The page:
Images courtesy of the artists
Programming language and coding aren't as dry as just a bunch of 1's and 0's. Be it coding projects that transform the Mona Lisa into the color palette of other iconic artworks, or characters from The Simpsons as CSS, the creative boundaries of programming are as boundless as the imagination of the creator. At a new exhibition in Brooklyn, two coders are investigating new forms of communication between man and machine, as well as how images can be used as the foundation of programming language (rather than the other way around).
Starting this Saturday, the Brooklyn-based Transfer Gallery will offer its space toA Bill Miller and Daniel Temkin, two new media artists who will use their new exhibition, Language and Code, to present new methods of “creative coding." Showcasing impressive alternative visual experiences generated with original means of manipulating texts and images, as the two artists combine their most recent forays into contemporary communication systems and human/machine interactions into web-based works, the viewer will be immersed into the heart of a conceptual exploration into our nascent post-digital era.
On one end, Daniel Temkin (who debuted his Glitchometry series at Transfer back in December) will present his Light Pattern programming language, a set of programs written in a unique language that replaces traditional syntax and encoding with information from a kaleidoscopic series of digital photographs; according to color schemes and exposures. In other words, Temkin's piece uses images as its source code.
Explains Temkin, “To make Light Pattern programs for my 'Hello, World' series for example, I often shoot outside close to noon, considered the worst time of day to shoot (due to high contrast). This is the best time, since I have to take many different exposures to get a working program. It's the photos taken collectively that are important; no one image does anything in LP.”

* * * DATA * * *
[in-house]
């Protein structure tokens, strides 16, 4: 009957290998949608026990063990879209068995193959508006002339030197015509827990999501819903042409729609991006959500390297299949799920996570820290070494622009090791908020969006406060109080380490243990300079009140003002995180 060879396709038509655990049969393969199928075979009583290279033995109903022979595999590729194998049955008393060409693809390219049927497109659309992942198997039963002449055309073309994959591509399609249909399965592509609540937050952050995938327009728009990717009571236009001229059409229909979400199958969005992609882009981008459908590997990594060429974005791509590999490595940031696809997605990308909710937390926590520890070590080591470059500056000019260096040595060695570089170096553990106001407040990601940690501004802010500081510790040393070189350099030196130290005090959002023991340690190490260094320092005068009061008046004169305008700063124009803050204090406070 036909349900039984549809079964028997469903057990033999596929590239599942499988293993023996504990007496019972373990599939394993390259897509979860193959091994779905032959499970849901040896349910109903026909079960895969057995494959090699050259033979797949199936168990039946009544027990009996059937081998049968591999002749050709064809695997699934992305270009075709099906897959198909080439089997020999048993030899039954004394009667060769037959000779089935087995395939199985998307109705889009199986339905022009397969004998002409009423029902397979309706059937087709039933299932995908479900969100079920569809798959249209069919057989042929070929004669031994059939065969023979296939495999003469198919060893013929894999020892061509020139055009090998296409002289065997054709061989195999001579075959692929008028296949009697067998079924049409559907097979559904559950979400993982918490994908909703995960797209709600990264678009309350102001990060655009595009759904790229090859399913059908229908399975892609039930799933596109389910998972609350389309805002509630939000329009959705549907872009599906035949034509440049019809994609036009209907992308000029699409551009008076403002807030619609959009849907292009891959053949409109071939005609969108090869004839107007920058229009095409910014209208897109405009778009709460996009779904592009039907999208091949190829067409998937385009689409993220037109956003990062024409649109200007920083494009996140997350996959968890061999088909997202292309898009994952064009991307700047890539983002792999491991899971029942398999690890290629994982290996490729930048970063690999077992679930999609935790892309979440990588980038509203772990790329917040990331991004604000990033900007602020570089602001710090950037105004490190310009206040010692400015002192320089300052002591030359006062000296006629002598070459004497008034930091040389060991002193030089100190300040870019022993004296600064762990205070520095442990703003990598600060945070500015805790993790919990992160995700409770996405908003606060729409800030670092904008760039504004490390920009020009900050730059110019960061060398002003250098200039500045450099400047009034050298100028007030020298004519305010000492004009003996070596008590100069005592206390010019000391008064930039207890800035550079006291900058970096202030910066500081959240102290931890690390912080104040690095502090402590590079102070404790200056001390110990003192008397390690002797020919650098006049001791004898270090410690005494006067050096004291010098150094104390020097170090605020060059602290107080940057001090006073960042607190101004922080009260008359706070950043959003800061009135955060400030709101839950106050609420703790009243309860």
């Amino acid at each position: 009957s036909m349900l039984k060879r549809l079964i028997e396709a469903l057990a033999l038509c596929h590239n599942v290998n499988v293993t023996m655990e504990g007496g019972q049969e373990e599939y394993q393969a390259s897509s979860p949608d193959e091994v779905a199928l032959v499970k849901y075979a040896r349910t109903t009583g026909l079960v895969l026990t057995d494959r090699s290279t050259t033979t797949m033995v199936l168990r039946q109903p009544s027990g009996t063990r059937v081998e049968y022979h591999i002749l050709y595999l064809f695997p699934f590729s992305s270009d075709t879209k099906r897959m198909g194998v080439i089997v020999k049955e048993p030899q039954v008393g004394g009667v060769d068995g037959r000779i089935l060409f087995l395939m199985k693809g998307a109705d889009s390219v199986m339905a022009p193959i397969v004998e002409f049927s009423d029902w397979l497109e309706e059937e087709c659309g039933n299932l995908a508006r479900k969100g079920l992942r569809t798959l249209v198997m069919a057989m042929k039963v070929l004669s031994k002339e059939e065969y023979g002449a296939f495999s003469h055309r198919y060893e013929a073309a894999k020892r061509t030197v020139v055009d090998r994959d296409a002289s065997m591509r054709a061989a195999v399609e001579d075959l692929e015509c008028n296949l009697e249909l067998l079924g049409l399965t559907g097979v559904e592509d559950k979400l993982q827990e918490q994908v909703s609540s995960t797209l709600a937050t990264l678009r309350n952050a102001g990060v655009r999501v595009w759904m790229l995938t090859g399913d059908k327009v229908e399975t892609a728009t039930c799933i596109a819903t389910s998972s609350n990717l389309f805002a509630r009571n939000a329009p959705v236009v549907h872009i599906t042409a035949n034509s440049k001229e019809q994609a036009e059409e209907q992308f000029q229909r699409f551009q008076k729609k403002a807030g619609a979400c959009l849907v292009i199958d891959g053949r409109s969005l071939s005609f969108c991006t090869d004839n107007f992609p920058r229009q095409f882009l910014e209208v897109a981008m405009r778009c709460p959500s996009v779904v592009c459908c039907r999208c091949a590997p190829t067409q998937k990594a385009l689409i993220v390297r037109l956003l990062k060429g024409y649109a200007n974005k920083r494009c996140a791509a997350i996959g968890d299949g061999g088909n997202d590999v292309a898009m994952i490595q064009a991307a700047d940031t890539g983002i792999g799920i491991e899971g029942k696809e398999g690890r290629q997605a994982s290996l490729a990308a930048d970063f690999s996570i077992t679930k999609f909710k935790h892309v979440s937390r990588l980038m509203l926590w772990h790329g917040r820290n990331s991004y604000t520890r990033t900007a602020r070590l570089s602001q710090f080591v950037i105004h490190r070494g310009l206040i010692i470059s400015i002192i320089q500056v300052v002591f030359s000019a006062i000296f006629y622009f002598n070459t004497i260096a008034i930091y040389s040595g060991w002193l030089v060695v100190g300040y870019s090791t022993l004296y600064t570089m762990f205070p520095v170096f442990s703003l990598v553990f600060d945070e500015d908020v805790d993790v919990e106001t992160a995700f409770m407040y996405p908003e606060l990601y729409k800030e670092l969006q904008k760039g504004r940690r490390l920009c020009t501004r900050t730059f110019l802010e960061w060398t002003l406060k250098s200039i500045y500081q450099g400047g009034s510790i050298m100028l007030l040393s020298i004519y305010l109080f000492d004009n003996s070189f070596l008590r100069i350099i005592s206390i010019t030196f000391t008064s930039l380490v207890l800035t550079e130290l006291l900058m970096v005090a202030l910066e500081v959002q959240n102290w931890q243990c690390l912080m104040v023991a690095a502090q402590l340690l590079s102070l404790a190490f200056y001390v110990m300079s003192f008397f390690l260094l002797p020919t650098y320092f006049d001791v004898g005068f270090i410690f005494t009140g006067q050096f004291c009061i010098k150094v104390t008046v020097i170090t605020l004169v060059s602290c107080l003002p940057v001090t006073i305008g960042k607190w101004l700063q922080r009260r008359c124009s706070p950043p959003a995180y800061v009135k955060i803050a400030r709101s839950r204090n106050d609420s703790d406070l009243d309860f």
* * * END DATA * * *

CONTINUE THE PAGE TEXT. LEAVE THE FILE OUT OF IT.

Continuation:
He told The Creators Project, “I go out to shoot knowing that it's very likely my Light Pattern program will fail; most of them don't work. They don't print the correct thing or they just crash. I do everything I can to make a program that works, but then, once I've made this effort, I no longer really care whether it succeeds; it's about how this attempt shapes the images, not whether it actually works."
For the occasion, not only will Temkin present videos that testify to the originality and beauty of his new language, he will also reveal the Light Pattern device— a camera, arduino controller, and system of rotating filters— that automates his shooting process.
“This […] presents a new challenge for me because the animation is entirely code-based.” Miller told us. “It only occurs in the browser and doesn't require rendering out an animation, compressing it, posting to a video hosting service and sharing socially. It also presents an opportunity to make an animated environment that is interactive at some level, even if a lot of it is predetermined.”
The collaborative show is not only an open door to new forms of communication and exchange between humans and machines, it's also an open invitation to reexamine the relationship between text and images.
Take a detour to Transfer this Saturday for the show's opening night, or visit the exhibition, ongoing through September 1.